The Mitchell Procedure for the Treatment of Adolescent Hallux Valgus. A Long-Term Study.

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Abstract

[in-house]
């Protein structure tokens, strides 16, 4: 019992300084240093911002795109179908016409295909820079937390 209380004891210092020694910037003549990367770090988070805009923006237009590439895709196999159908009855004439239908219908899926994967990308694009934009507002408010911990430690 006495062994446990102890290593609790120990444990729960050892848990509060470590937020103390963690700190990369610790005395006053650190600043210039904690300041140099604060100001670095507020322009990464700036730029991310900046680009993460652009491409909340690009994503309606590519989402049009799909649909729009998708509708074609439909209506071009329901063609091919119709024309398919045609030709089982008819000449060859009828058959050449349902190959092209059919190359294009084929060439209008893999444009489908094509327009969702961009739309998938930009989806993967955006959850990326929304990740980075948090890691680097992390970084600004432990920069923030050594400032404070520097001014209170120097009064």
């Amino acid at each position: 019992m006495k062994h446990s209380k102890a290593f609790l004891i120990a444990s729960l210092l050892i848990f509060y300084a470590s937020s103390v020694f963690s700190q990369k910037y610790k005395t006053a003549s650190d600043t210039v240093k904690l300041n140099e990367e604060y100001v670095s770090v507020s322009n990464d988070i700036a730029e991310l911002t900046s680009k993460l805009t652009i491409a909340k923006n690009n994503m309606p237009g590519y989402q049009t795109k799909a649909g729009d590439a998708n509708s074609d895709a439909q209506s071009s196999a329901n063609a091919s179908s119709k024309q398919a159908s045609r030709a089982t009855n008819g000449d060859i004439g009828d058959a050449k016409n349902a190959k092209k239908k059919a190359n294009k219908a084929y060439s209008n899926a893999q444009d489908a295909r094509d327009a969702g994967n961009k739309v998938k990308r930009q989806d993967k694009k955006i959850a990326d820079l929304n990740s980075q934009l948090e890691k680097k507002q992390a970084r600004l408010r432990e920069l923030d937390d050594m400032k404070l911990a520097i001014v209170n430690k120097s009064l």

Thirty patients who had had a total of fifty-one Mitchell procedures to correct adolescent hallux valgus deformities were examined clinically and radiographically an average of seven years (range, three to seventeen years) after the operation. The average age of the patients at the time of the operation was fifteen years (range, ten to nineteen years). The result was excellent in nineteen feet, good in sixteen, fair in six, and poor in ten. The fair and poor results were associated with recurrence of the deformity, stiffness (real or perceived), and unsightly scars. The cause of the fair and poor results was inadequate correction at the time of the operation in six feet and loss of fixation in two; the loss of fixation resulted in one recurrence and one malunion. The remaining eight patients who had a fair or poor result were not totally satisfied and had reservations about more than one of three categories (relief of discomfort, appearance, or range of motion). Seventeen feet had a plantar callosity beneath the second metatarsal head, suggesting increased load-bearing by the second metatarsal. Although sixteen callosities caused no symptoms at the most recent follow-up evaluation, the long-term implications of this altered pattern of weight-bearing are unknown.

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